This morning has seen some disturbing news from the Far East. This came as rather a contradiction to the promises of the G20 conference which had only just ended in Brisbane.
The combined growth strategies of G20 member nations presented at the Brisbane Leaders’ Summit will equate to 2.1 per cent new growth and inject an additional $2 trillion into the world economy and create millions of jobs.
The Brisbane Action Plan contains close to 1,000 measures, including more than 800 new ones, which the IMF and OECD estimate will boost the collective GDP of G20 nations by 2.1 per cent by 2018.
I suspect that many of those promises will be forgotten on the flights home.
The news flow took a darker turn as the latest economic growth figures for Japan were released. From the Financial Times.
July-September data defies consensus, contracts again: July-September real GDP shrank by 1.6% qoq (quarter on quarter) annualized, defying market consensus for growth (+2.1%), as GDP (Gross Domestic Product) remained negative following the April-June print (-7.3% qoq annualized, revised downward from -7.1%).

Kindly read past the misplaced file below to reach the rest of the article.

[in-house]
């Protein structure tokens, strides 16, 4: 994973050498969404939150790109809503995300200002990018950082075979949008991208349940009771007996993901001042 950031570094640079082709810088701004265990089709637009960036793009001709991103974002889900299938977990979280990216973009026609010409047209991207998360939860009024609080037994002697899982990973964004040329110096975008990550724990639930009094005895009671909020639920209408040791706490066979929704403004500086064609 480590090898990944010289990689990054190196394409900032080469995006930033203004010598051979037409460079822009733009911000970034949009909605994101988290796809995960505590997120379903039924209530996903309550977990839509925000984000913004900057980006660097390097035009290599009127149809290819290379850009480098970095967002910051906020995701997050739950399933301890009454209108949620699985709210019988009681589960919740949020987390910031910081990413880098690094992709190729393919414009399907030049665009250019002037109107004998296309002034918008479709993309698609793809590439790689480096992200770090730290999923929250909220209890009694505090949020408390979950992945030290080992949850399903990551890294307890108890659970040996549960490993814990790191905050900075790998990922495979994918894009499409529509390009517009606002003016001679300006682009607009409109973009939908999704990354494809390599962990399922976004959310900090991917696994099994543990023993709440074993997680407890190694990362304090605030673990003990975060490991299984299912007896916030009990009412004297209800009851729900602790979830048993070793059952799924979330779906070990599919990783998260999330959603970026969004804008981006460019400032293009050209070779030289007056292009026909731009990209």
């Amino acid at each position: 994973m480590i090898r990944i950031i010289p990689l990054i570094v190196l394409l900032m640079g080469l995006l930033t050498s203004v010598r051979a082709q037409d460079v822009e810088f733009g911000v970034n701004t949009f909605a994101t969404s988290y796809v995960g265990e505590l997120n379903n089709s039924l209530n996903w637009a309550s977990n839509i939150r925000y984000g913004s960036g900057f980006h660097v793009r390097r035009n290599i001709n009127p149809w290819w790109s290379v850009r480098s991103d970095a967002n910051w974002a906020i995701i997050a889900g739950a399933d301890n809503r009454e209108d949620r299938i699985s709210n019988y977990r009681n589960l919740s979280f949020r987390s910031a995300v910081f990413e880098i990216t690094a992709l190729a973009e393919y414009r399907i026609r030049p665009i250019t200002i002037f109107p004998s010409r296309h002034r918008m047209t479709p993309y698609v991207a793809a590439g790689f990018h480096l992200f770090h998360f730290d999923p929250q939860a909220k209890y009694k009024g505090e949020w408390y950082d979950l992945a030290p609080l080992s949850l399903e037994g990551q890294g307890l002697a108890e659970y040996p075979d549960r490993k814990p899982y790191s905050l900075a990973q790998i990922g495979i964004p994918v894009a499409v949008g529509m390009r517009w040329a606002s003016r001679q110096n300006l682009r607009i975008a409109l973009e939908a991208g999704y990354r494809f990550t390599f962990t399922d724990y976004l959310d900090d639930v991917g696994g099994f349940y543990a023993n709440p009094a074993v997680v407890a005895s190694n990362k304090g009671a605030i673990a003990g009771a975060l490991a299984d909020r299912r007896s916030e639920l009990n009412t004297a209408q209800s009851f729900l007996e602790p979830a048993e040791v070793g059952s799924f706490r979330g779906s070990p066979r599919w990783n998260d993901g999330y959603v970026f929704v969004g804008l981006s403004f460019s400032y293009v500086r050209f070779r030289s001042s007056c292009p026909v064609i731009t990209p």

Just to be clear that was a 0.4% fall as we usually measure GDP in the UK and it followed on from a quarter where the economy had shrunk by 1.9%. So we see that the Japanese economy has in fact not only returned to recession but has in fact faced a sharp one. This in itself poses more than a few questions for the official policy of Abenomics in Japan of which more later although of course regular readers will be aware that I have challenged it from its inception. If we go back to the 30th of October 2012 here were my thoughts.
I always felt that rather than conclude that the policy is a disappointment they would instead conclude that what had happened was that it had not been applied with enough size and vigour……….So in spite of the grand declaration of a “Measures Aimed at Overcoming Deflation” by the Japanese government and the Bank of Japan I expect there to be a QE10,11,12….. as time goes by.
This caught the “experts” somewhat by surprise as the Financial Times highlights.
#Japan GDP forecasts in full: Credit Suisse: +3.4pc Morgan Stanley: +2.8 Bank of America: +2.5 Barclays: +2.2 JPMorgan: +2 Banque Nationale Paris: +1.6
As you can see up is indeed the new down one more time!
Perhaps they have spent too much time reading Paul Krugman in the New York Times who has been a cheerleader for Abenomics since its inception. He added this in April 2013.
I’ve made it clear that I very much approve of Japan’s new monetary aggressiveness.